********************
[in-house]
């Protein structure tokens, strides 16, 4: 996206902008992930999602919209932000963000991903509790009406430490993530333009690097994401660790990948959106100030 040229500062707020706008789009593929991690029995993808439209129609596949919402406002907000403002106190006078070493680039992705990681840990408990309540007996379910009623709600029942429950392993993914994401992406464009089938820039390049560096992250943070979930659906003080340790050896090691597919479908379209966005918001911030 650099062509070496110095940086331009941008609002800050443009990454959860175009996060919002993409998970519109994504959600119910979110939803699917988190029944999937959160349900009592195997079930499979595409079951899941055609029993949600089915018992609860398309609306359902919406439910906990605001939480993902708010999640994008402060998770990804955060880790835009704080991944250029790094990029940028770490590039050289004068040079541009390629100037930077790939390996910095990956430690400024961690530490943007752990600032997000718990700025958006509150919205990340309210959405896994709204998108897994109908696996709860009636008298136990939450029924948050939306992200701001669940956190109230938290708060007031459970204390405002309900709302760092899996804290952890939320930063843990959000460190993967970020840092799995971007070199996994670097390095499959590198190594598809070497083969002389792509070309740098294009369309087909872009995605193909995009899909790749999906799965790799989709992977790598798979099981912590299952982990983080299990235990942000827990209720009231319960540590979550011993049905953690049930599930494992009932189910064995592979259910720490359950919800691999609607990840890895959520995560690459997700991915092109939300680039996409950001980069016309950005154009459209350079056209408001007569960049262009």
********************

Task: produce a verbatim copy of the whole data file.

[in-house]
């Protein structure tokens, strides 16, 4: 996206902008992930999602919209932000963000991903509790009406430490993530333009690097994401660790990948959106100030 040229500062707020706008789009593929991690029995993808439209129609596949919402406002907000403002106190006078070493680039992705990681840990408990309540007996379910009623709600029942429950392993993914994401992406464009089938820039390049560096992250943070979930659906003080340790050896090691597919479908379209966005918001911030 650099062509070496110095940086331009941008609002800050443009990454959860175009996060919002993409998970519109994504959600119910979110939803699917988190029944999937959160349900009592195997079930499979595409079951899941055609029993949600089915018992609860398309609306359902919406439910906990605001939480993902708010999640994008402060998770990804955060880790835009704080991944250029790094990029940028770490590039050289004068040079541009390629100037930077790939390996910095990956430690400024961690530490943007752990600032997000718990700025958006509150919205990340309210959405896994709204998108897994109908696996709860009636008298136990939450029924948050939306992200701001669940956190109230938290708060007031459970204390405002309900709302760092899996804290952890939320930063843990959000460190993967970020840092799995971007070199996994670097390095499959590198190594598809070497083969002389792509070309740098294009369309087909872009995605193909995009899909790749999906799965790799989709992977790598798979099981912590299952982990983080299990235990942000827990209720009231319960540590979550011993049905953690049930599930494992009932189910064995592979259910720490359950919800691999609607990840890895959520995560690459997700991915092109939300680039996409950001980069016309950005154009459209350079056209408001007569960049262009």